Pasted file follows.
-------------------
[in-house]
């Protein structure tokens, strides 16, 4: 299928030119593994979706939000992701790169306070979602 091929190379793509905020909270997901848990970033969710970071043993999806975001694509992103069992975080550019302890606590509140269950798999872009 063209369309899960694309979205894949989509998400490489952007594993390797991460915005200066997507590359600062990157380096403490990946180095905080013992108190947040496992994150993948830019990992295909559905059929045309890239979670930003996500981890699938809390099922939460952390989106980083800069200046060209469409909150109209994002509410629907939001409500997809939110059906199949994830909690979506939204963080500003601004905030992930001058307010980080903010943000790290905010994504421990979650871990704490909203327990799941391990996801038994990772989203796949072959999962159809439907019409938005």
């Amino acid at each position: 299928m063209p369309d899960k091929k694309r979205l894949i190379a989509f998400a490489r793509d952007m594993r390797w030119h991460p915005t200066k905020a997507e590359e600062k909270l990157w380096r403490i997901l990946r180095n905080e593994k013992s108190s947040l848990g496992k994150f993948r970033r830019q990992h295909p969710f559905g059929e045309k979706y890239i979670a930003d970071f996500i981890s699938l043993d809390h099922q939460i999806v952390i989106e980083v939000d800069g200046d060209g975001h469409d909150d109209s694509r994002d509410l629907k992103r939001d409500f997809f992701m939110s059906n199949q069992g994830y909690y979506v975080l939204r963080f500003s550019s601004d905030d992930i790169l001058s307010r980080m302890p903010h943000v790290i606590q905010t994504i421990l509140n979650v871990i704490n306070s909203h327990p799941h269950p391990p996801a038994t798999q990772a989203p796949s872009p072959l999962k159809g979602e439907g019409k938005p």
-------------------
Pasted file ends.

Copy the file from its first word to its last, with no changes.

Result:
[in-house]
């Protein structure tokens, strides 16, 4: 299928030119593994979706939000992701790169306070979602 091929190379793509905020909270997901848990970033969710970071043993999806975001694509992103069992975080550019302890606590509140269950798999872009 063209369309899960694309979205894949989509998400490489952007594993390797991460915005200066997507590359600062990157380096403490990946180095905080013992108190947040496992994150993948830019990992295909559905059929045309890239979670930003996500981890699938809390099922939460952390989106980083800069200046060209469409909150109209994002509410629907939001409500997809939110059906199949994830909690979506939204963080500003601004905030992930001058307010980080903010943000790290905010994504421990979650871990704490909203327990799941391990996801038994990772989203796949072959999962159809439907019409938005």
């Amino acid at each position: 299928m063209p369309d899960k091929k694309r979205l894949i190379a989509f998400a490489r793509d952007m594993r390797w030119h991460p915005t200066k905020a997507e590359e600062k909270l990157w380096r403490i997901l990946r180095n905080e593994k013992s108190s947040l848990g496992k994150f993948r970033r830019q990992h295909p969710f559905g059929e045309k979706y890239i979670a930003d970071f996500i981890s699938l043993d809390h099922q939460i999806v952390i989106e980083v939000d800069g200046d060209g975001h469409d909150d109209s694509r994002d509410l629907k992103r939001d409500f997809f992701m939110s059906n199949q069992g994830y909690y979506v975080l939204r963080f500003s550019s601004d905030d992930i790169l001058s307010r980080m302890p903010h943000v790290i606590q905010t994504i421990l509140n979650v871990i704490n306070s909203h327990p799941h269950p391990p996801a038994t798999q990772a989203p796949s872009p072959l999962k159809g979602e439907g019409k938005p």